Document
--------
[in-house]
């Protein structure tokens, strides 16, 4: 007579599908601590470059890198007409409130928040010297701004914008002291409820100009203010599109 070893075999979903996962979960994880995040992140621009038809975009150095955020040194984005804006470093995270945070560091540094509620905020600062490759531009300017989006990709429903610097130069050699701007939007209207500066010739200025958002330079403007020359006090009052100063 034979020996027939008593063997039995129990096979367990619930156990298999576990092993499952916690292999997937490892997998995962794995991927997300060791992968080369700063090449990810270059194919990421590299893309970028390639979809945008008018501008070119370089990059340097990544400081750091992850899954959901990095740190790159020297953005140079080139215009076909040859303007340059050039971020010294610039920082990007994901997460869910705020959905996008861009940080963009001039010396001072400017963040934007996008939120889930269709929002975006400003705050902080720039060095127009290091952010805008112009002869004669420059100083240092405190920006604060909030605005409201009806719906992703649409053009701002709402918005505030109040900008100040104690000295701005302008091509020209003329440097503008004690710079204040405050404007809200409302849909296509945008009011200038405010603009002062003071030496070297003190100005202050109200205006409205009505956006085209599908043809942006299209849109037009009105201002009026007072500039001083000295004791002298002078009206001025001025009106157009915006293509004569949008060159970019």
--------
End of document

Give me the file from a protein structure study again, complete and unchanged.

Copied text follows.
[in-house]
């Protein structure tokens, strides 16, 4: 007579599908601590470059890198007409409130928040010297701004914008002291409820100009203010599109 070893075999979903996962979960994880995040992140621009038809975009150095955020040194984005804006470093995270945070560091540094509620905020600062490759531009300017989006990709429903610097130069050699701007939007209207500066010739200025958002330079403007020359006090009052100063 034979020996027939008593063997039995129990096979367990619930156990298999576990092993499952916690292999997937490892997998995962794995991927997300060791992968080369700063090449990810270059194919990421590299893309970028390639979809945008008018501008070119370089990059340097990544400081750091992850899954959901990095740190790159020297953005140079080139215009076909040859303007340059050039971020010294610039920082990007994901997460869910705020959905996008861009940080963009001039010396001072400017963040934007996008939120889930269709929002975006400003705050902080720039060095127009290091952010805008112009002869004669420059100083240092405190920006604060909030605005409201009806719906992703649409053009701002709402918005505030109040900008100040104690000295701005302008091509020209003329440097503008004690710079204040405050404007809200409302849909296509945008009011200038405010603009002062003071030496070297003190100005202050109200205006409205009505956006085209599908043809942006299209849109037009009105201002009026007072500039001083000295004791002298002078009206001025001025009106157009915006293509004569949008060159970019």